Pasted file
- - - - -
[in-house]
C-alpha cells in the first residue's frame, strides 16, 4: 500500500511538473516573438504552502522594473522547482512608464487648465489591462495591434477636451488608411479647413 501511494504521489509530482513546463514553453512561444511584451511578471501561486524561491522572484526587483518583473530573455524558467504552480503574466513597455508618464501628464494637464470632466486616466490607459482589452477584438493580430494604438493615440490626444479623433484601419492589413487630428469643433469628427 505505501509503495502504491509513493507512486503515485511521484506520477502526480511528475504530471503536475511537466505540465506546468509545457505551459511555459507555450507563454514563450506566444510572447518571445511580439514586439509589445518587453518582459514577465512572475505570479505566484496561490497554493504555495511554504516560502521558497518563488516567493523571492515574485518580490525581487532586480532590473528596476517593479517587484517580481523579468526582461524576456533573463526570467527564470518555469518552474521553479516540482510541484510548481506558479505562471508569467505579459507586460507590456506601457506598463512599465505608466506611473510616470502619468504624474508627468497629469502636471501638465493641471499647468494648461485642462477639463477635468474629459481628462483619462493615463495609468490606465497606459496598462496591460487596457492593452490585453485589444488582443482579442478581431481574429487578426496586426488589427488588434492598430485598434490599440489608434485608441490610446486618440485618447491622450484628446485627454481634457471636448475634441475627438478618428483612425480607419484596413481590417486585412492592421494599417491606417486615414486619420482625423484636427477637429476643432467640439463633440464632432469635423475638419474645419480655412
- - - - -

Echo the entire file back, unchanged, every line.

[in-house]
C-alpha cells in the first residue's frame, strides 16, 4: 500500500511538473516573438504552502522594473522547482512608464487648465489591462495591434477636451488608411479647413 501511494504521489509530482513546463514553453512561444511584451511578471501561486524561491522572484526587483518583473530573455524558467504552480503574466513597455508618464501628464494637464470632466486616466490607459482589452477584438493580430494604438493615440490626444479623433484601419492589413487630428469643433469628427 505505501509503495502504491509513493507512486503515485511521484506520477502526480511528475504530471503536475511537466505540465506546468509545457505551459511555459507555450507563454514563450506566444510572447518571445511580439514586439509589445518587453518582459514577465512572475505570479505566484496561490497554493504555495511554504516560502521558497518563488516567493523571492515574485518580490525581487532586480532590473528596476517593479517587484517580481523579468526582461524576456533573463526570467527564470518555469518552474521553479516540482510541484510548481506558479505562471508569467505579459507586460507590456506601457506598463512599465505608466506611473510616470502619468504624474508627468497629469502636471501638465493641471499647468494648461485642462477639463477635468474629459481628462483619462493615463495609468490606465497606459496598462496591460487596457492593452490585453485589444488582443482579442478581431481574429487578426496586426488589427488588434492598430485598434490599440489608434485608441490610446486618440485618447491622450484628446485627454481634457471636448475634441475627438478618428483612425480607419484596413481590417486585412492592421494599417491606417486615414486619420482625423484636427477637429476643432467640439463633440464632432469635423475638419474645419480655412